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Muscle study notes

Muscles - Responsible for all types of body movement “machines”


- Dominant tissue in the heart and in the walls of other hollow organs of the
body.
- Half body’s mass
- Essential function of muscle is contraction.

Three basic types of muscles: Skeletal, cardiac and smooth.


- Muscle cell = Muscle fiber
- Contraction of muscles is due to microfilament
- Myo and mys refer to “muscle”
- Sarco refers to “flesh”

Skeletal: - Elongated
- Attached to the body’s skeleton
- Fibers huge
- Multi nucleate cell
- Largest of muscle fiber types (30 cm)
- Striated, Voluntary
- Can contract rapidly and with great force, but it tires easily
- Soft, Fragile
- Connective tissue involved: Epimysium, perimysium, and endomysium.

Connective tissue:
- Cells are surrounded and bundled by connective
tissue which provides strength and support.
- Endomysium: Encloses a single muscle fiber
- Perimysium: Wraps around a fascicle (bundle)
of muscle fibers.
- Epimysium: Covers entire skeletal muscle

Aponeuroses
: Attach muscles indirectly to bones, cartilage or
connective tissue, Provides durability and conserve
space.

Smooth muscles:
- Involuntary
- No striation
- Found mainly in the walls of hollow organs.
- Single nucleus, spindle shaped
- Two-layers- Alternately contract and relax,
they change the size and shape of organ.
Cardiac muscles:
- Found only in heart
- Forms heart wall
- Striated, involuntary
- Cushioned by small amounts of connective
tissue.
- Branching cells joined by special junctions
called intercalated discs.
- Contracts at a fairly steady rate due to the
pacemaker.
- One nucleus

Skeletal muscle functions:

Produce movement: all movement from the human body results from muscle
contraction.

Maintain posture: function almost continuously making one tiny adjustment after the
other.

Stabilize joints: muscle tendons are extremely important in reinforcing and stabilizing
joints that have poorly fitting articulating surfaces.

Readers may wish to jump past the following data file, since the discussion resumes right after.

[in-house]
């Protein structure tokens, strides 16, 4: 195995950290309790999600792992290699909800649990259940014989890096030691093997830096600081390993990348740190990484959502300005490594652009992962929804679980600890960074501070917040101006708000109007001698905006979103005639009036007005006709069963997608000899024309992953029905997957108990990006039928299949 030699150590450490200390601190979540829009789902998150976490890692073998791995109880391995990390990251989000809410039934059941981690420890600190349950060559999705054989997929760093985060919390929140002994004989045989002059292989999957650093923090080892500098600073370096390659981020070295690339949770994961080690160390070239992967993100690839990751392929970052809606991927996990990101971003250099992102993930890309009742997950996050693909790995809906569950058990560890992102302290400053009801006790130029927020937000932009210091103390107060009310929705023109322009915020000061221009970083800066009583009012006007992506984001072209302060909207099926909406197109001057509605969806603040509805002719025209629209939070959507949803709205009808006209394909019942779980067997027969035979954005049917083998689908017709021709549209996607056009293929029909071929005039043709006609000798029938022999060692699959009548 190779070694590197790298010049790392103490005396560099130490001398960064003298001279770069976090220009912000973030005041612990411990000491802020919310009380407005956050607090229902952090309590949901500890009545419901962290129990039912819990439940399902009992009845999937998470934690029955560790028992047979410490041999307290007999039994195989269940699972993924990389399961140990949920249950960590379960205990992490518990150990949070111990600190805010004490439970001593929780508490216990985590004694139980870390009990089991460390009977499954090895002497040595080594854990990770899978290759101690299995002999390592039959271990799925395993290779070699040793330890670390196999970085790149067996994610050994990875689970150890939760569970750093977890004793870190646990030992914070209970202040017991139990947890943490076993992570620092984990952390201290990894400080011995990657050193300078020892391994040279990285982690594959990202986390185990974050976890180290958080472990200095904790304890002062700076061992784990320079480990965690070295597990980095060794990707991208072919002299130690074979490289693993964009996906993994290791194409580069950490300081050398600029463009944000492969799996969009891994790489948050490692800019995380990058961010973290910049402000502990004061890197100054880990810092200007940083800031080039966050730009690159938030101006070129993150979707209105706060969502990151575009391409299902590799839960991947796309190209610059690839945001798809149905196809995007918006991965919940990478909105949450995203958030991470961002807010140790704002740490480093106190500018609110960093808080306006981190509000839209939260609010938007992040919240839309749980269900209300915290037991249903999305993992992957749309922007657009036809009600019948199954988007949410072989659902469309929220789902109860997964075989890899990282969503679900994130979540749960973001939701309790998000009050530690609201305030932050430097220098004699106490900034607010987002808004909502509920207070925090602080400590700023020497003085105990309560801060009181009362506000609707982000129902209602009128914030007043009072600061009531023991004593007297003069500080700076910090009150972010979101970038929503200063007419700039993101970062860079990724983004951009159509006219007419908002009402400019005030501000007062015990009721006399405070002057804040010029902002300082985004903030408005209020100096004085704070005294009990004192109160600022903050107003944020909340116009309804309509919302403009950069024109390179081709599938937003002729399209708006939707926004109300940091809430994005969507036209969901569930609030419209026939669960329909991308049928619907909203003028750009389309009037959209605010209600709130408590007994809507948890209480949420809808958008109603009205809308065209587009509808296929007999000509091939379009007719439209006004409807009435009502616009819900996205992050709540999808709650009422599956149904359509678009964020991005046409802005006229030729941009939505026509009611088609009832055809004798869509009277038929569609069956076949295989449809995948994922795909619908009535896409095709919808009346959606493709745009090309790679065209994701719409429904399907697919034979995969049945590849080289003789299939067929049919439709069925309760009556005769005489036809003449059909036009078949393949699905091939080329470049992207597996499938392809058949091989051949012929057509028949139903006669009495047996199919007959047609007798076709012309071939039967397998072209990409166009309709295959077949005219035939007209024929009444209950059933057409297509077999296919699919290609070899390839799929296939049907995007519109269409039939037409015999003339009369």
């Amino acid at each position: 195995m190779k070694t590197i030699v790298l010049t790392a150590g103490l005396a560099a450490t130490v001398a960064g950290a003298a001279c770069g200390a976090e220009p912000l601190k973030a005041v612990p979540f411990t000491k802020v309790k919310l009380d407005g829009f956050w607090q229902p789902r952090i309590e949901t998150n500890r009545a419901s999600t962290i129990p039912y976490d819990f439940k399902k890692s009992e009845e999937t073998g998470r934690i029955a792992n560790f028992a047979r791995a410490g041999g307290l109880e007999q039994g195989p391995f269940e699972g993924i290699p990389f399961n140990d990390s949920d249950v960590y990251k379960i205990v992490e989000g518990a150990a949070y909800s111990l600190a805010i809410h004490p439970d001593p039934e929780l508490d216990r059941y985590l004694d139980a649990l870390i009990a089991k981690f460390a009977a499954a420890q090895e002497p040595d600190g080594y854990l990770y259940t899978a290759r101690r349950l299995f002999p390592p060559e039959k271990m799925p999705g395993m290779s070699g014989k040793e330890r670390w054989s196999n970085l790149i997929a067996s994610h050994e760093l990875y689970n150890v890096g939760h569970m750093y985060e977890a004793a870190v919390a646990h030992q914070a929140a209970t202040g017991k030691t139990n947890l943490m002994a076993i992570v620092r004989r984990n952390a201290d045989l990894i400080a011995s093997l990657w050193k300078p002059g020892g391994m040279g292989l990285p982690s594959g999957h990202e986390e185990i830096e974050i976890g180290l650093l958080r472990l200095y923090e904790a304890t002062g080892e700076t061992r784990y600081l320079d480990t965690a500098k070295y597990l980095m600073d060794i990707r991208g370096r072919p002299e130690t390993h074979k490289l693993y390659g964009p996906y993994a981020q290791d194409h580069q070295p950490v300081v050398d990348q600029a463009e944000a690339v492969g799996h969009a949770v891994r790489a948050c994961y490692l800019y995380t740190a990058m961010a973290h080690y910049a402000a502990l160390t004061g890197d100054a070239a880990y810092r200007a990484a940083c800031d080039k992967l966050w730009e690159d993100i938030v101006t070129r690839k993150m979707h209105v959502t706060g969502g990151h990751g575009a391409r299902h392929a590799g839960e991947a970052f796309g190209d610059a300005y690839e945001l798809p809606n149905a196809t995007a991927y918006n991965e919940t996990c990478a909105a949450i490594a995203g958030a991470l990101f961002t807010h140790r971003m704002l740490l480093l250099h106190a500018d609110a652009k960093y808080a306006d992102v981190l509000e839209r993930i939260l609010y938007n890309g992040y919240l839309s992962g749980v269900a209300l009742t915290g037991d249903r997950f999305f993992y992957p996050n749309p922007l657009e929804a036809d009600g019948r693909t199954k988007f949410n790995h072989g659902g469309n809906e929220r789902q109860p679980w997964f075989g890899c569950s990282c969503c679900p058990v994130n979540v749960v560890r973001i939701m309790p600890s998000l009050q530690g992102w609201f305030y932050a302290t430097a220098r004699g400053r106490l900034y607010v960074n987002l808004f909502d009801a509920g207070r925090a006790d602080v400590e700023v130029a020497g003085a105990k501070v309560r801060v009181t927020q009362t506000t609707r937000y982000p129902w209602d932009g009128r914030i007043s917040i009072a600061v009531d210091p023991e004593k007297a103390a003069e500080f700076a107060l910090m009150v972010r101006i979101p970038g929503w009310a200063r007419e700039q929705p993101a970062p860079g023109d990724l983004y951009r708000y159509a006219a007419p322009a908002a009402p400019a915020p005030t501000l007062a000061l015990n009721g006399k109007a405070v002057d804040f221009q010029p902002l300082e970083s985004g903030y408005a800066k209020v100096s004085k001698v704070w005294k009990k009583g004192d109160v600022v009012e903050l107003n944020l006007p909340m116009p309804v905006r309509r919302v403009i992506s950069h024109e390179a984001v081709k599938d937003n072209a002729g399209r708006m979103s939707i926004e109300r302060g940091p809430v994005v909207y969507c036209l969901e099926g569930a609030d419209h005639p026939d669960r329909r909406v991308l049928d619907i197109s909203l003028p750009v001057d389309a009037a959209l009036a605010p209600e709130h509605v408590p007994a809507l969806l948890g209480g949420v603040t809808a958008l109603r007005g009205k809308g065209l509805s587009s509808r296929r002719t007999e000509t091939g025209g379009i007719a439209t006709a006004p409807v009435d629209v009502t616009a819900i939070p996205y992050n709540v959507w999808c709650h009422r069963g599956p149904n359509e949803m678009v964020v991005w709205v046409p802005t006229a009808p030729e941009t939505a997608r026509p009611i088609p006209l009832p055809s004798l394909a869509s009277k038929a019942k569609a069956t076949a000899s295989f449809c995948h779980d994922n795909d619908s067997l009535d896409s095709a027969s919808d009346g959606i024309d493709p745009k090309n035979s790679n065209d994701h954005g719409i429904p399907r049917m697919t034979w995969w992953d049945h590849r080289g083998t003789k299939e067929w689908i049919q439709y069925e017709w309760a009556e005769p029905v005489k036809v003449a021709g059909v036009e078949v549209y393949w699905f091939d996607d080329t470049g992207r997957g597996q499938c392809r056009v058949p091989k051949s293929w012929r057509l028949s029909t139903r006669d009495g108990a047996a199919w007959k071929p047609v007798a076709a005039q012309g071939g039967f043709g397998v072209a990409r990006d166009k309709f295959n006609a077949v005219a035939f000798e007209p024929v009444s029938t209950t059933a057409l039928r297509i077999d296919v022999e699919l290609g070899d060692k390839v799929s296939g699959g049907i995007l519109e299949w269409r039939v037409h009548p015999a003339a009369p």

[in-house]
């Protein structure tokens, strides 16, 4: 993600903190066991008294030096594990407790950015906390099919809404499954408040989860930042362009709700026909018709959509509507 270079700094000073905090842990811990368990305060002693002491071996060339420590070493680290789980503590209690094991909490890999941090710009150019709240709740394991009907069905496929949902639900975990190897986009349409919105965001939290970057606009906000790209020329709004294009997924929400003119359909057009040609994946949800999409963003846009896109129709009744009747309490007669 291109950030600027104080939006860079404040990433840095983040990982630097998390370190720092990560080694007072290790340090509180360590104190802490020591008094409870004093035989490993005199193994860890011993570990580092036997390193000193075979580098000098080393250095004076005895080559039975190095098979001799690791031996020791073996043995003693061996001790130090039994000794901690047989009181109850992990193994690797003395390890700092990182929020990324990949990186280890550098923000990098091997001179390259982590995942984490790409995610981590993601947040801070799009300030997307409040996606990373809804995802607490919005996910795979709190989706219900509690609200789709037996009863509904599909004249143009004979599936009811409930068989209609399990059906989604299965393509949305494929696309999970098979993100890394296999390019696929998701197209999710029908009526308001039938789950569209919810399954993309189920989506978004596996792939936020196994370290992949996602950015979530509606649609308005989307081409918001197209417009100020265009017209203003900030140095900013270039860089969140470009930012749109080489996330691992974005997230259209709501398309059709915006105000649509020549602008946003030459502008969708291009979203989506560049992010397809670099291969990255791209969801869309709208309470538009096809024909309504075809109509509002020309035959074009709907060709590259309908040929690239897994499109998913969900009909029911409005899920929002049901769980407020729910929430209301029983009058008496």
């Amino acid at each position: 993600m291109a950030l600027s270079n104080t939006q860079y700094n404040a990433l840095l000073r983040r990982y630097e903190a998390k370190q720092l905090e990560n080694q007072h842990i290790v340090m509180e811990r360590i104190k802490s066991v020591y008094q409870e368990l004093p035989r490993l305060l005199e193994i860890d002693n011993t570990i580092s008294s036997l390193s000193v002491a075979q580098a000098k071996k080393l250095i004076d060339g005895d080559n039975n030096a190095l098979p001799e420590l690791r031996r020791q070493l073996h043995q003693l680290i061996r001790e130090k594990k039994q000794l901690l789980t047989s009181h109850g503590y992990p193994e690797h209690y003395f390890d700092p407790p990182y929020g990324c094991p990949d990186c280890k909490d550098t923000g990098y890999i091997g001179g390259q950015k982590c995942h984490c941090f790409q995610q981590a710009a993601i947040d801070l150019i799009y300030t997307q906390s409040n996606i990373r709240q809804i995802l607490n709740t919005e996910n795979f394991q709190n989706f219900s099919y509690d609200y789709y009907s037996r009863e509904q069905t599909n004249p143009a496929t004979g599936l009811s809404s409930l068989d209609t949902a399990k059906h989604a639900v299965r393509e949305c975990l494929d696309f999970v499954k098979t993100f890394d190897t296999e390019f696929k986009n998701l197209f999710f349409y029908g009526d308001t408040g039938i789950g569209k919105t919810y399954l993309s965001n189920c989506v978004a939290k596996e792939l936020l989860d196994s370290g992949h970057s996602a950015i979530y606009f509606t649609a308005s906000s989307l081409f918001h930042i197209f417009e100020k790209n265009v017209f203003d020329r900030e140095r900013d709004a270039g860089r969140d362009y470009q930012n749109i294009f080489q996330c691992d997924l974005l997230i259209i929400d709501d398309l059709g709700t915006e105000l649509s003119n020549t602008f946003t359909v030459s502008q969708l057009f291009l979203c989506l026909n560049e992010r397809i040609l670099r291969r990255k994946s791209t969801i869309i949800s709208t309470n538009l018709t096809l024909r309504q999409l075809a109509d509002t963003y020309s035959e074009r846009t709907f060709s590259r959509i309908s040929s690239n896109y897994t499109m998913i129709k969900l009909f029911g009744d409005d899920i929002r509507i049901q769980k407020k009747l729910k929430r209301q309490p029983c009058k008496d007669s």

Generating heat: As ATP is used to power muscle contraction nearly three quarters of
its energy escapes as heat. Skeletal muscles accounts for at least 40 percent of body mass.
Muscle type most responsible for heat generation.

Microscopic anatomy of Skeletal muscles


Sacrolemma: Plasma Membrane.
Myofibrils: Long organelles inside muscle
fibers.

- Alternating light (I) and Dark


(A) bands along the length of the perfectly aligned myofibrils

Light (I) Band- contains only thin filaments= Actin filaments


- Midline interruption, dark area called the Z disc.(anchored)

Dark (A) Band- contains the entire length of the thick filament = myosin filament
- lighter centered called the H Zone
- Composed of protein myosin (heads)
- The M line in the center of the H zone contains tiny protein rods that hold
adjacent thick filaments together.
- Has ATPase enzymes which split ATP to generate the power for muscle
contraction

- Myosin and actin overlap

Sacromere: contractile unit of a muscle fiber.

• At rest there is a base zone


that locks actin filaments
called H zone.
• Contraction occurs and the
actin containing filaments
slide towards each other into
the center of the sacromere.
These light zones disappear
because myosin and actin
filaments overlap.

Sacroplasmic Reticulum (SR)


- Stores and releases calcium
- Surrounds the myofibril

Stimulation and Contraction of Single Skeletal Muscle Cells:

 Excitability: (also called responsiveness or irritability)—ability to receive and


respond to a stimulus
 Contractility—ability to shorten when an adequate stimulus is received
 Extensibility—ability of muscle cells to be stretched
 Elasticity—ability to recoil and resume resting length after stretching

The Nerve Stimulus and Action Potential:


 Skeletal muscles must be stimulated by a motor neuron (nerve cell) to contract
 Motor unit —
one motor
neuron and all
the skeletal
muscle cells
stimulated by
that neuron

Neuromuscular junction- Association site of axon terminal of the motor neuron and
muscle

Synaptic cleft
 Gap between nerve and
muscle
 Nerve and muscle do not
make contact
 Area between nerve and
muscle is filled with
interstitial fluid

 Neurotransmitter impulse -Chemical released by nerve upon arrival of nerve


- The neurotransmitter for skeletal muscle is acetylcholine
 Acetylcholine attaches to receptors on the sarcolemma
 Sarcolemma becomes permeable to sodium (Na+)
 More Na+ enters then K+ leaves. This gives the cell
interior and excess of positive ions, which reverses the
electrical conditions of the sacrolemma and opens more
channels that allow Na+ entry only.

Action Potential: is unstoppable, it travels over the